As noted in Table 10.3, significant placebo response has been found in three of the four placebo-controlled trials. Katz (1998) noted that the pronounced improvement of depressive symptoms in placebo groups in those trials suggests that interpersonal or behavioral approaches might be effective in the treatment of depression in dementia. Teri, Logsdon, Uomoto, and McCurry (1997) studied two types of behavioral interventions—the use of pleasant events for patients living in the community and teaching problem solving for their caregivers—compared to a control wait-list condition in depressed patients with AD. Both approaches were associated with significant improvement in depressive symptoms in both patients and caregivers, and the improvement was maintained for six months. These results suggest that treatment of the caregiver may be an important factor in the treatment of the patient or providing some type of supportive intervention with the patient-caregiver dyad.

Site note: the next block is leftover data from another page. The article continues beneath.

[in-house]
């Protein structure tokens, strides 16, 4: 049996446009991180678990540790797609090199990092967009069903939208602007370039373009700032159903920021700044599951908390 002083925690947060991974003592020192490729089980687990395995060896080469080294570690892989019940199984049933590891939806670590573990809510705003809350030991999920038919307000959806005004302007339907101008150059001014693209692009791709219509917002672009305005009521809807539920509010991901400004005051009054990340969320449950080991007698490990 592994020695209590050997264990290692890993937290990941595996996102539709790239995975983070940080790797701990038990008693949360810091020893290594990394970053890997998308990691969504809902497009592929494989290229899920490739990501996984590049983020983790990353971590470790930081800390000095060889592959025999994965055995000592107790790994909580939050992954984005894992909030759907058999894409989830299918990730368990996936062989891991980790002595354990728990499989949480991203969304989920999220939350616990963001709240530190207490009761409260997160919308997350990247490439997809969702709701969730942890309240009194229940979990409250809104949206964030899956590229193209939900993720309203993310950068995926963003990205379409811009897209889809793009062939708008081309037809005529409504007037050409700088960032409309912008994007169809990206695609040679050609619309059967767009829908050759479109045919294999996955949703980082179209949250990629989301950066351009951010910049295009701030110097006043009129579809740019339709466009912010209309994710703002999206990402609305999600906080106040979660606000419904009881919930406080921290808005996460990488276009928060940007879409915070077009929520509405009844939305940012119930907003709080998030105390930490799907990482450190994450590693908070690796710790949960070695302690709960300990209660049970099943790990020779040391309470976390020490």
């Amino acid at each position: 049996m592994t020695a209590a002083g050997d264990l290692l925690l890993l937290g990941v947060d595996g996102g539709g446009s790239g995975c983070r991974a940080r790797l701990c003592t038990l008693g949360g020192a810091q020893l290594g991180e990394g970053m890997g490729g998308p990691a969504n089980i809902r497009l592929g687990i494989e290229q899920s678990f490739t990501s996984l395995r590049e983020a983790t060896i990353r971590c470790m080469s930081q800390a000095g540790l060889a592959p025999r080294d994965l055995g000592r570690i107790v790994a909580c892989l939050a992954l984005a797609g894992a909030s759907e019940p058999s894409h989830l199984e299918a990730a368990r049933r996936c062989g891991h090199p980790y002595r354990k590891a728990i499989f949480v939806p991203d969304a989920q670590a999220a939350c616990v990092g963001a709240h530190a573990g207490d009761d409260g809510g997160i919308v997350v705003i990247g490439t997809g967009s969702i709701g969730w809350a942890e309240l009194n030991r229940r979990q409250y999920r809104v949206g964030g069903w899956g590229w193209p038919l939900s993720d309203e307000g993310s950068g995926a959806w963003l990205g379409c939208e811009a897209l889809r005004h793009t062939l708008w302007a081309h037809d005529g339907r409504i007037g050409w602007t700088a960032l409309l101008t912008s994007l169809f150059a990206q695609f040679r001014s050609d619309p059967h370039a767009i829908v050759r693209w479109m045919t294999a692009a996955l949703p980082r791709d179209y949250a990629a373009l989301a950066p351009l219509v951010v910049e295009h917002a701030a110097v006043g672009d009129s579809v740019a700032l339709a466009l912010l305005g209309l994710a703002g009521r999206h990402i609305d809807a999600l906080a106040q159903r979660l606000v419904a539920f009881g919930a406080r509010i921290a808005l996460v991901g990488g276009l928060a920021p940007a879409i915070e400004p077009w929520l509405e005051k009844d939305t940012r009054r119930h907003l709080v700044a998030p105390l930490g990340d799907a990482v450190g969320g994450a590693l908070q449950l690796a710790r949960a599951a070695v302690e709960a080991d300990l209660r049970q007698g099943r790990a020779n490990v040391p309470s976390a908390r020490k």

Was this article helpful?
Are You Depressed? Heard the horror stories about anti-depressants and how they can just make things worse? Are you sick of being over medicated, glazed over and too fat from taking too many happy pills? Do you hate the dry mouth, the mania and mood swings and sleep disturbances that can come with taking a prescribed mood elevator?